I am writing a non-magical fantasy story set in a low-tech world that is primarily composed of city-states with limited regional authority. I am trying to work out what kinds of seemingly realistic accommodations could/would be in place for disabled people. Culturally, I am trying to craft a world whose prejudices are very distinct from Earthly ones: no sexuality, gender-related, disability-related, or “race”-related discrimination exists. I am not trying to be “realistic” in terms of portraying the accommodations that the real past or the real present offers; I am trying to be realistic in a very optimistic, yet low-tech way, when it comes to accommodations. Do you have any advice for me?

– Kiera

Hi Kiera,

A lot of the time when people think about accessibility, they think about adaptive equipment such as wheelchairs and prosthetics. While adaptive equipment matters, it is important to keep in mind that the structure of the society plays a big role in shaping people’s accessibility needs. For example, cities with lots of stairs, but few ramps or elevators, create a need for wheelchairs that can climb stairs. In contrast, there isn’t a need for wheelchairs that can climb stairs in a city where all of the buildings have ramps and elevators. This is why it is helpful to start with broader aspects of social structure, such as architecture and social norms, when designing an accessible society.

I recommend researching accessible architecture. Many aspects of accessible architecture can be achieved at lower technology levels, like using ramps instead of stairs and using curves instead of sharp corners. On the smaller scale, things like using round tables and diverse seating options are also very achievable. Keep in mind that different people have different accessibility needs, so it helps to avoid uniformity and instead provide multiple options.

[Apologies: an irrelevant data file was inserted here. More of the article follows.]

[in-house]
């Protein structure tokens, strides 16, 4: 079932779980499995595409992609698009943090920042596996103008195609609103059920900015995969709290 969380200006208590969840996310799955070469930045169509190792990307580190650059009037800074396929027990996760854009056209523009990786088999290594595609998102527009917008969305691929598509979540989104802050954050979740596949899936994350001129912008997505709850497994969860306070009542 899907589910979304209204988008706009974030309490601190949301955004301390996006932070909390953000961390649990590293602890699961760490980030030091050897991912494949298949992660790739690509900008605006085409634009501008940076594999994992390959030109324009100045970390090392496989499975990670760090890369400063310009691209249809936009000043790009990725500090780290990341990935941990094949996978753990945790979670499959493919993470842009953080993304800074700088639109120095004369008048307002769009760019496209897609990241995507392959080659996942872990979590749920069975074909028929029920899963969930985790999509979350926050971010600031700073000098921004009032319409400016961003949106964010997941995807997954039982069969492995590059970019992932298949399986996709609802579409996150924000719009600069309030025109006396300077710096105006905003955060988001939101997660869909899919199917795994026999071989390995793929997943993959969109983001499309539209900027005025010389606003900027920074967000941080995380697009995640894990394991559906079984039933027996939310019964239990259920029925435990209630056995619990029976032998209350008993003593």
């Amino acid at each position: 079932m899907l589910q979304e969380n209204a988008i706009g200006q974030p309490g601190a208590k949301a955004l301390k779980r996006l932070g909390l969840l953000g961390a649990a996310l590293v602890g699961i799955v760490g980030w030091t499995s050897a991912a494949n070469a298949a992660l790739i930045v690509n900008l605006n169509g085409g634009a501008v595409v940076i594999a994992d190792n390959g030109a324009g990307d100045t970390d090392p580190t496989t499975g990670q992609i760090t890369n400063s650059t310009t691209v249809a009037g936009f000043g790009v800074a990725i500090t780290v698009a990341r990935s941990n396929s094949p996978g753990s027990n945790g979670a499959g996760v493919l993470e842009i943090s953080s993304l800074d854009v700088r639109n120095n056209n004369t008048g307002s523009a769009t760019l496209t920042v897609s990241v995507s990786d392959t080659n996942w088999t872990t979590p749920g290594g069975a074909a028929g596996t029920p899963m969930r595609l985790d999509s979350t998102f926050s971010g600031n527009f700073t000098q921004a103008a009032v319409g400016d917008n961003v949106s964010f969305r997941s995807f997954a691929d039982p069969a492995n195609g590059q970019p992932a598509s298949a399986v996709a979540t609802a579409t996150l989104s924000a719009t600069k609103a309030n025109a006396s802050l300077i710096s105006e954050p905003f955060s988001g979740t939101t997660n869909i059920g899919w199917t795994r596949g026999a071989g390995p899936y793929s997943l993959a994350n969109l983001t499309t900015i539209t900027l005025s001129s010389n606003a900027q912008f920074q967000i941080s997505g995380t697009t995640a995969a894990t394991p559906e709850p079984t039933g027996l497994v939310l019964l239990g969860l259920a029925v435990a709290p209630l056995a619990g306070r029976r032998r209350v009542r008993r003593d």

It’s also worth thinking about how ancient technology could be used by a society that cared more about accessibility. For example, while electric elevators are a relatively recent invention, humans have been using crane technology since ancient times. A society that wanted to could adapt this crane technology into something like an elevator.

The social structure of the society also has a big impact on accessibility. It is important to avoid situations where there is only one way to participate in something. Instead, create social situations where either the behavior of the group adjusts to meet individual needs or where there is a range of ways for people to participate. For example, having quiet spaces at large community celebrations provides space for those people who are overwhelmed by crowds. Another important behavior is open communication where people set expectations and ask about accessibility needs while events are being planned.

When it comes to adaptive equipment, devices like wheelchairs and prosthetics have been around in some form for a long time. A little research into this history should provide a reasonable starting point for deciding what form these items will take in your setting. Keep in mind that a society that cares more about accessibility will put more effort into developing adaptive equipment, so it makes sense to err on the side of optimism and make sure that the accessibility needs of the characters are being met.

Best wishes,

Fay from Writing Alchemy

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